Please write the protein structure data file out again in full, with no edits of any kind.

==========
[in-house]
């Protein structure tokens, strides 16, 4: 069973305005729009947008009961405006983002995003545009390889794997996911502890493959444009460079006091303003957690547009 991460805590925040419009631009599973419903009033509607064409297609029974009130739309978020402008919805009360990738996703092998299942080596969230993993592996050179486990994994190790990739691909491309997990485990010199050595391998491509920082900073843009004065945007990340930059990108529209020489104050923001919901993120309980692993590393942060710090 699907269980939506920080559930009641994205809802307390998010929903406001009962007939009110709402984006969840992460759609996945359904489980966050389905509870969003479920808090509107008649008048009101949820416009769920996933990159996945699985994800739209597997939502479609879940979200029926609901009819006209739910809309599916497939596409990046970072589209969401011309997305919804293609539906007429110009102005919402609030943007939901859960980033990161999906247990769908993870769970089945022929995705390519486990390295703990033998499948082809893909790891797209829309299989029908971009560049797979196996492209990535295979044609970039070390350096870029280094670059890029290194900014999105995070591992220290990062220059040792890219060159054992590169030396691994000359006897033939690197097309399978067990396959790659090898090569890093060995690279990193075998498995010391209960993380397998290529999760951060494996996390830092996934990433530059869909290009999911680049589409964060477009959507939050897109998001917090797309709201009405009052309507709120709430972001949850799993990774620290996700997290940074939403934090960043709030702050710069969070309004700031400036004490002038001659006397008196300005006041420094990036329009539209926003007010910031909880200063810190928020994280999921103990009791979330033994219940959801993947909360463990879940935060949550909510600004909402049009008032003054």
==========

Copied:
[in-house]
């Protein structure tokens, strides 16, 4: 069973305005729009947008009961405006983002995003545009390889794997996911502890493959444009460079006091303003957690547009 991460805590925040419009631009599973419903009033509607064409297609029974009130739309978020402008919805009360990738996703092998299942080596969230993993592996050179486990994994190790990739691909491309997990485990010199050595391998491509920082900073843009004065945007990340930059990108529209020489104050923001919901993120309980692993590393942060710090 699907269980939506920080559930009641994205809802307390998010929903406001009962007939009110709402984006969840992460759609996945359904489980966050389905509870969003479920808090509107008649008048009101949820416009769920996933990159996945699985994800739209597997939502479609879940979200029926609901009819006209739910809309599916497939596409990046970072589209969401011309997305919804293609539906007429110009102005919402609030943007939901859960980033990161999906247990769908993870769970089945022929995705390519486990390295703990033998499948082809893909790891797209829309299989029908971009560049797979196996492209990535295979044609970039070390350096870029280094670059890029290194900014999105995070591992220290990062220059040792890219060159054992590169030396691994000359006897033939690197097309399978067990396959790659090898090569890093060995690279990193075998498995010391209960993380397998290529999760951060494996996390830092996934990433530059869909290009999911680049589409964060477009959507939050897109998001917090797309709201009405009052309507709120709430972001949850799993990774620290996700997290940074939403934090960043709030702050710069969070309004700031400036004490002038001659006397008196300005006041420094990036329009539209926003007010910031909880200063810190928020994280999921103990009791979330033994219940959801993947909360463990879940935060949550909510600004909402049009008032003054």